Vanessa Bryant settled her lawsuit on Tuesday against Los Angeles County for sharing graphic photos of the 2020 helicopter crash that killed her husband, basketball star Kobe Bryant, and their 13-year-old daughter, Gianna Bryant.
The county will pay Bryant and her three daughters $28.85 million, which includes a $15 million jury awarded in August. Bryant sued for negligence and invasion of privacy after she learned that employees of the county’s fire and sheriff’s departments had shared graphic photos of the crash victims.
The former Los Angeles Laker and his daughter, along with seven other people, were killed on Jan. 26, 2020, in a helicopter crash near Los Angeles.
“Today marks the successful culmination of Mrs. Bryant’s courageous battle to hold accountable those who engaged in this grotesque conduct,” Luis Li, Bryant’s lawyer, said in a statement. “She fought for her husband, her daughter, and all those in the community whose deceased family were treated with similar disrespect. We hope her victory at trial and this settlement will put an end to this practice.”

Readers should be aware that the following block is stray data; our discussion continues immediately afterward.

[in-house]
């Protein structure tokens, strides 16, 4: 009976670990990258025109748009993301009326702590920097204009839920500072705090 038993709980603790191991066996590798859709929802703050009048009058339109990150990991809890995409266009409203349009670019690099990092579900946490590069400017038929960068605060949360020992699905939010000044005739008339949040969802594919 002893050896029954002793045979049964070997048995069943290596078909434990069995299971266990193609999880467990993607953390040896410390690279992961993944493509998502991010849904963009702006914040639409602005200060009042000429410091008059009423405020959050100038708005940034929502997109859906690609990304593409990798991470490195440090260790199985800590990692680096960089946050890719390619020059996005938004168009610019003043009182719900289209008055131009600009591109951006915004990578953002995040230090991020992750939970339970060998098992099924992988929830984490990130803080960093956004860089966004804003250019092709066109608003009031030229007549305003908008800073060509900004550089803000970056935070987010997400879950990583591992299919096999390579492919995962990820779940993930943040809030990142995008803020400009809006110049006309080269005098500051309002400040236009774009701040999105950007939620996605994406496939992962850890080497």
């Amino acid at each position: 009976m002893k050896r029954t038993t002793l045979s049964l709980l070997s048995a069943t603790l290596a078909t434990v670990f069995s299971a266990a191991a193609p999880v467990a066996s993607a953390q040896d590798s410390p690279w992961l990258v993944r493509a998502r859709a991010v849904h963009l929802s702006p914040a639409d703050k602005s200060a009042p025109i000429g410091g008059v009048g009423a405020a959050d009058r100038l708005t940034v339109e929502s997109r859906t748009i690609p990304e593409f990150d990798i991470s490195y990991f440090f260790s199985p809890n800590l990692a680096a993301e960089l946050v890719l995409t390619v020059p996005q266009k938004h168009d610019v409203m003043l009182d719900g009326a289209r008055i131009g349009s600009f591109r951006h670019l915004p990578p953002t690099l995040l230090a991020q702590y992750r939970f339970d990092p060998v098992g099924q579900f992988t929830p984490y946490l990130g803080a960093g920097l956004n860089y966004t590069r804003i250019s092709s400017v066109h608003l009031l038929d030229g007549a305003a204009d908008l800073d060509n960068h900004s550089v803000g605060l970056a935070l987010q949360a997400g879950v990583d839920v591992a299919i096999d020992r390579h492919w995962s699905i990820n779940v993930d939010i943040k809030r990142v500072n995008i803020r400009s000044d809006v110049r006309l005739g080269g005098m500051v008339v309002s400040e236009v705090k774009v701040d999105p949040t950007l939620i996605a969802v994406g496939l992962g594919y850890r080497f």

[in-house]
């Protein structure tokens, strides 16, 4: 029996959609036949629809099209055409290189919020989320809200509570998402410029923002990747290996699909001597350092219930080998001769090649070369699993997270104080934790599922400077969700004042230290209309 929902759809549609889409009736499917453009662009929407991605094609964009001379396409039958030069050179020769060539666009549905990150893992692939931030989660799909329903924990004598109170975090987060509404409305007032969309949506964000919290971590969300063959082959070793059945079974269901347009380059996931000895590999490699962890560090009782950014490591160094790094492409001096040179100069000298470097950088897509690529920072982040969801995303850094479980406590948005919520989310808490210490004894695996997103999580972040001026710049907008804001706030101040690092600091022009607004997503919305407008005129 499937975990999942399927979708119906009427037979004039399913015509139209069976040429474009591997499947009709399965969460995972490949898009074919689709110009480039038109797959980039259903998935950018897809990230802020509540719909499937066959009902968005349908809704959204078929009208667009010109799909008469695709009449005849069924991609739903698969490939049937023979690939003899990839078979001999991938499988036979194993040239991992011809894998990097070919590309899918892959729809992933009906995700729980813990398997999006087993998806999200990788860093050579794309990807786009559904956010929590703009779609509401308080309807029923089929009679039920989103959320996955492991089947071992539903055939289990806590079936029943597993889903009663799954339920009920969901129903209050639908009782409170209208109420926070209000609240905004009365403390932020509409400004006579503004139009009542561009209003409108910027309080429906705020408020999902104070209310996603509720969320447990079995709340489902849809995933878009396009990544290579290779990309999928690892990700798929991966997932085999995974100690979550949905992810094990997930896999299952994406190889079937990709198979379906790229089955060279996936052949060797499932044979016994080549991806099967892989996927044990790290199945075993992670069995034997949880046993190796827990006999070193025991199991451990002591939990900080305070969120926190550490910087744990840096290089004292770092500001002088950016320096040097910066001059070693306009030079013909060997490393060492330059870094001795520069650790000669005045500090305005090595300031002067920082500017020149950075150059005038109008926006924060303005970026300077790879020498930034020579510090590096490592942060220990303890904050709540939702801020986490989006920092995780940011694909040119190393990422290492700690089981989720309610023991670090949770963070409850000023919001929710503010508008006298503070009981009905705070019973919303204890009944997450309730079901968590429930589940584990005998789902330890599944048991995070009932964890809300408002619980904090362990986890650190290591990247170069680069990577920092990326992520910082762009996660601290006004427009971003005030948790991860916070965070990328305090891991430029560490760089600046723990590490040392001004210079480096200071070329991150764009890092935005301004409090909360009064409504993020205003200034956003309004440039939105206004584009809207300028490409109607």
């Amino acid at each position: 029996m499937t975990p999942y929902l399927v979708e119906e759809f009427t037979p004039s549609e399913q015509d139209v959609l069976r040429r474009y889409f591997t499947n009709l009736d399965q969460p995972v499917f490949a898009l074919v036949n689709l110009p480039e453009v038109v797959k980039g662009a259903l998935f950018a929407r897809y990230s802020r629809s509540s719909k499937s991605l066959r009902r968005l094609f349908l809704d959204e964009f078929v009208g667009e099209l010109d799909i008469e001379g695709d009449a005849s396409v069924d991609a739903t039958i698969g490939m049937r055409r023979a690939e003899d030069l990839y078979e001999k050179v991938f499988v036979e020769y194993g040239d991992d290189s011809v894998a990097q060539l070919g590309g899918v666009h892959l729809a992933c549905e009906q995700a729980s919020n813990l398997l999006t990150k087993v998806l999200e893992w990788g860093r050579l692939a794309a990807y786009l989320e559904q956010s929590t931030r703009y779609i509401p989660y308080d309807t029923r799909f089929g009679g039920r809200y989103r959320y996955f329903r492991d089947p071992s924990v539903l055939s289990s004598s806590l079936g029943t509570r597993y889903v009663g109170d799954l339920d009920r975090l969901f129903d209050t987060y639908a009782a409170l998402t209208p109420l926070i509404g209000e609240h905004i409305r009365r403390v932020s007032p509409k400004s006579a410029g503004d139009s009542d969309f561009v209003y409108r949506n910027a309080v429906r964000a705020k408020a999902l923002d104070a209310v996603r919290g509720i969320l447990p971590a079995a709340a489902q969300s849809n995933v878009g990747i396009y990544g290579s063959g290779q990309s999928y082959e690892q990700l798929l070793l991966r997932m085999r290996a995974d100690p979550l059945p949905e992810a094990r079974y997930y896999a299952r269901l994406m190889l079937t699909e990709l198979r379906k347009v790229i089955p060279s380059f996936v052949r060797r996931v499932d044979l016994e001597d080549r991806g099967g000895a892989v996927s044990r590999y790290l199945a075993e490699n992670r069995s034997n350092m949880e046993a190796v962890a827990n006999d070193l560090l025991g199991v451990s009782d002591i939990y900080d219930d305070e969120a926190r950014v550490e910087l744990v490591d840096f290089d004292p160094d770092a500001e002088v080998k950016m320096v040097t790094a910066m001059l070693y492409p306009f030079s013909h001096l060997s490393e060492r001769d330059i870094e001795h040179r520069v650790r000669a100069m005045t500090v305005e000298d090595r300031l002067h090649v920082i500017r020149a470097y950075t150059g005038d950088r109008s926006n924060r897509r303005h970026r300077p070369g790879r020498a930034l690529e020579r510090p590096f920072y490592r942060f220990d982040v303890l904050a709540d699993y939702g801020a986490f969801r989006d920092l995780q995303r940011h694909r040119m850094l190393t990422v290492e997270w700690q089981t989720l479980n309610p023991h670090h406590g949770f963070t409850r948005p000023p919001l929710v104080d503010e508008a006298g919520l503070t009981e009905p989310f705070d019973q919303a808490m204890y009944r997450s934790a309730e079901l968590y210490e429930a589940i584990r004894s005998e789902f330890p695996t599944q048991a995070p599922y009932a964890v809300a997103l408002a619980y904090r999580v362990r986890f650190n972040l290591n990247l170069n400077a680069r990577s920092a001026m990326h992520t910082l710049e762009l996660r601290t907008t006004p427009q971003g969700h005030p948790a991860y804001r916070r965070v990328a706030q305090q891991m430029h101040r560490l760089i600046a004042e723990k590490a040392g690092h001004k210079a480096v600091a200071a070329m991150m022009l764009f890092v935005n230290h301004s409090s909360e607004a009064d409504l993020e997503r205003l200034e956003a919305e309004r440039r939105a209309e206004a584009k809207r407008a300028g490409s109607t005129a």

Mira Hashmall, the lead trial counsel for L.A. County in the case issued a statement that the settlement is “fair and reasonable,” adding, “We hope Ms. Bryant and her children continue to heal from their loss.”
As the Los Angeles Times reported, an L.A. County sheriff’s deputy had showed photos of the crash at a bar. Photos were also shared between employees of the county’s sheriff’s and fire departments.
“I live in fear of my daughters being on social media and these popping up,” Bryant testified in August.
The August jury also awarded $15 million to Chris Chester, whose wife and daughter were killed in the crash, as well as additional $4.95 million to resolve any future claims.
Two other victim’s families separately settled with the county in October 2021.
Li previously stated that Bryant plans to donate the money to her Mamba & Mambacita Sports Foundation, which provides funding and sports programming for young athletes in underserved communities. Kobe first founded the charity, then named the Mamba Sports Foundation, in 2016 after his retirement.